Cleaning of submersible pressure transmitters or level probes

If Scarce of the submersible pressure transmitter or level probe is selected to measure the filling levels, this can indicate that the probe can be used under environmental requirements which may cause failure of common level sensors.
The most adverse conditions such as for example soiled media, abrasive ingredients and sludge when found in wastewater treatment plants, brackish and wastewater tanks as well as digester towers, impose special requirements on the design of a submersible pressure transmitter. One of the main requirements on a submersible pressure transmitter is to obtain the lowest possible susceptibility to contamination or build-up of the pressure sensor by optimizing its design. That is why the typical design of a pressure transmitter with narrow pressure ports isn’t used within level probes since it would tend to clog such applications.
The design of the submersible pressure transmitter and its pressurised sensor diaphragm is optimised in order to achieve very low susceptibility to contamination. However, continuous operation in soiled media can lead to sticking of dirt particles on the stainless diaphragm. To get the highest accuracy and fastest response times in the event of level change, the thickness of the stainless steel diaphragm is already minimised ex factory to just a couple microns. Therefore, cleaning of the diaphragm should be carried out with caution. Always avoid using sharp or edged tools. It is also strongly advised never to use the popular screwdrivers or pens.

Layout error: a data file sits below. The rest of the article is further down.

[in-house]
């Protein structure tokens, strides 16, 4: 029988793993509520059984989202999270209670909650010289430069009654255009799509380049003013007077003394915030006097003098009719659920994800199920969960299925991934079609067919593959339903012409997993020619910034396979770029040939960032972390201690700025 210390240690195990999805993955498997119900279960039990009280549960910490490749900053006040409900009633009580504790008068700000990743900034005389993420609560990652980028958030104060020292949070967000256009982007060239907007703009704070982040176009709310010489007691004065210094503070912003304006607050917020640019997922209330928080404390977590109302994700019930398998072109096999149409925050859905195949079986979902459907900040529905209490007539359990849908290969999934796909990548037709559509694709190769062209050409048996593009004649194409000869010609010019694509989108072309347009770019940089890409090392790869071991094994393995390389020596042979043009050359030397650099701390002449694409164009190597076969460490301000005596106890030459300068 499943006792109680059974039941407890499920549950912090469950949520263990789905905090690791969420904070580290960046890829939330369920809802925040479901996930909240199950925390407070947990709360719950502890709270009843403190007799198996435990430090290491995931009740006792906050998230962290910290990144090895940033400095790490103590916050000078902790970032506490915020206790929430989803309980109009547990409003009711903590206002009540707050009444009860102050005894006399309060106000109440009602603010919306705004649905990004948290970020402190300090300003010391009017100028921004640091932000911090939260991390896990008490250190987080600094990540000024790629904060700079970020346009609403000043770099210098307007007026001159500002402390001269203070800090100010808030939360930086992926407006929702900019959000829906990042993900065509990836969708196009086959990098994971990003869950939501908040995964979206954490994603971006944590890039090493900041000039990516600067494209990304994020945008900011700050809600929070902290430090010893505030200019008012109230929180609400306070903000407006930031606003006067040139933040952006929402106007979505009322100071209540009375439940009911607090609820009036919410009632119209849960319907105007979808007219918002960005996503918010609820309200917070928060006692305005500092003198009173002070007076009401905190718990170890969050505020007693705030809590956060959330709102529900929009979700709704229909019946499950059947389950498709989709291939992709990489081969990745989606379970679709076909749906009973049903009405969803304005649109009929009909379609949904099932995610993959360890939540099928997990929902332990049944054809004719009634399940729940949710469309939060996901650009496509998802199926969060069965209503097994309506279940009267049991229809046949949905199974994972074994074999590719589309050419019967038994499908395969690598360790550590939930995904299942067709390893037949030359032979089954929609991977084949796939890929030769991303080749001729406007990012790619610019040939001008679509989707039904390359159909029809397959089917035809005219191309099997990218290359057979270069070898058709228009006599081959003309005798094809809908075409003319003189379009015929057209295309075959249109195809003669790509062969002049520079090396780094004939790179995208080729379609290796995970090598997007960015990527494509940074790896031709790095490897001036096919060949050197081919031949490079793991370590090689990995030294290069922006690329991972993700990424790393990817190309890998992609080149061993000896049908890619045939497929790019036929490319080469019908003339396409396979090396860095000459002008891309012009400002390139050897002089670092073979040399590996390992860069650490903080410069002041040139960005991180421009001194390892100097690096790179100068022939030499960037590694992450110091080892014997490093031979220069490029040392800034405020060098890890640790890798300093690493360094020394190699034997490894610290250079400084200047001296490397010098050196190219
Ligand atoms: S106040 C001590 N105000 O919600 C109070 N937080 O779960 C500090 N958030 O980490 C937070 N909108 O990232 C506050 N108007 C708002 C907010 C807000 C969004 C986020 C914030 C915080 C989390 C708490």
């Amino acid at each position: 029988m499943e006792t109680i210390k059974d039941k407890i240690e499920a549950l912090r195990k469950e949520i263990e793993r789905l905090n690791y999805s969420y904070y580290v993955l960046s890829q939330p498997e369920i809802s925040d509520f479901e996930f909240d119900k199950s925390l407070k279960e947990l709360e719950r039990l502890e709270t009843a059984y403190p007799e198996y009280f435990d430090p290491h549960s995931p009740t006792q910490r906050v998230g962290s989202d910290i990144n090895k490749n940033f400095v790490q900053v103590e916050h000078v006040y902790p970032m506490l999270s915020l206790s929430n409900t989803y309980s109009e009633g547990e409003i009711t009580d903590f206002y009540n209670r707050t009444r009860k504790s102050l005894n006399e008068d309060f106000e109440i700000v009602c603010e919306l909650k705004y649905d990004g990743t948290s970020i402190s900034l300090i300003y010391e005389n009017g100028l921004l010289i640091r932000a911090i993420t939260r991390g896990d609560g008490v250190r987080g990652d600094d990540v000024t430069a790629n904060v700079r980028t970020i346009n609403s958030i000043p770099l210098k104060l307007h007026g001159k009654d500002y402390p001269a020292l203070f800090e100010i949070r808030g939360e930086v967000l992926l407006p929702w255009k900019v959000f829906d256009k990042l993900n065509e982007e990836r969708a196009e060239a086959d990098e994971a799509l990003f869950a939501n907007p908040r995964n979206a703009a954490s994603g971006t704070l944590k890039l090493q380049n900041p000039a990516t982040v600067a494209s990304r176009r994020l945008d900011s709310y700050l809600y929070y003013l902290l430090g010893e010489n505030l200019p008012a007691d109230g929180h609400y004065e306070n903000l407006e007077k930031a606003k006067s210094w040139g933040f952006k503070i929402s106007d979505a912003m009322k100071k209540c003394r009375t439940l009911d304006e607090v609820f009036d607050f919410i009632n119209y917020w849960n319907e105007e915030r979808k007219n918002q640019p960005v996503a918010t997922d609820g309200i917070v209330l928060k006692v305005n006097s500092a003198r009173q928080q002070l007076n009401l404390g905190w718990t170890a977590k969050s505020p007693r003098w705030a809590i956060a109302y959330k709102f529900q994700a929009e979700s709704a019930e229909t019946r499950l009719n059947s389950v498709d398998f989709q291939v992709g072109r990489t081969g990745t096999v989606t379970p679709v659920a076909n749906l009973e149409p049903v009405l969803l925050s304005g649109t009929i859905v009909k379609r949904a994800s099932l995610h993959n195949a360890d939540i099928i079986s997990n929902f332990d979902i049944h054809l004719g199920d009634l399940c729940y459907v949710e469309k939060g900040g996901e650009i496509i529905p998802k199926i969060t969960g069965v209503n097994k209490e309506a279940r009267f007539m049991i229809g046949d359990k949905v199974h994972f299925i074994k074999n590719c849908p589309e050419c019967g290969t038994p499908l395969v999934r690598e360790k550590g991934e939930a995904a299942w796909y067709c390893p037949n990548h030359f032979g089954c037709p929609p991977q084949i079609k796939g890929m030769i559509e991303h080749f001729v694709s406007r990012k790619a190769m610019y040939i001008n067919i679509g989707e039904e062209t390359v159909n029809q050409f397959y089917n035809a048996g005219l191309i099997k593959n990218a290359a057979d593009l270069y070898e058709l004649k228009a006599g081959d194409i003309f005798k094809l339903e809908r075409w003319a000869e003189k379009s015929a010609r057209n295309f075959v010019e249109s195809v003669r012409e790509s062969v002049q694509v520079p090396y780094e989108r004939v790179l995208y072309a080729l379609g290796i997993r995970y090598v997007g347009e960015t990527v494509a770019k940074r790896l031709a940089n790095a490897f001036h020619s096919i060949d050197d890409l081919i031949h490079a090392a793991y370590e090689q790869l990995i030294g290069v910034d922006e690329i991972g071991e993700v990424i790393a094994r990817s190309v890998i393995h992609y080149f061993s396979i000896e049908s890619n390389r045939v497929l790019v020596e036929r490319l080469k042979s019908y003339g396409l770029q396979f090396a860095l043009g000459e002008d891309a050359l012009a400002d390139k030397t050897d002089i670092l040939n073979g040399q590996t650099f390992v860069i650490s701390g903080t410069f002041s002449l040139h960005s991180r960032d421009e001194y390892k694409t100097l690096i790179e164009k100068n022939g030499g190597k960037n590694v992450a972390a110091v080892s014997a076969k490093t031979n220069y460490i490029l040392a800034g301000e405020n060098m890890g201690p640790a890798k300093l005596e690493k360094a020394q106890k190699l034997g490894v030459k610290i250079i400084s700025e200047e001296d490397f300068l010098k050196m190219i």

If cleaning of the sensor diaphragm is necessary, then rinse it utilizing a weak water jet or clean it carefully using compressed air. Damage of the diaphragm because of denting or notching, even though it appears to be purely superficial, leads to significant losses in the accuracy of level measurement. Deformation of the diaphragm often shifts the zero point of the pressure measurement in the internal electronic measurement system and also distorts the output signal linearisation which includes been adjusted ex works to the undamaged diaphragm. Thus, the submersible pressure transmitter with damaged diaphragm generates falsified measurement of the existing filling level and, therefore, can’t be considered a reliable measuring instrument any more. Thus, complete replacement of the damaged instrument is completely necessary.
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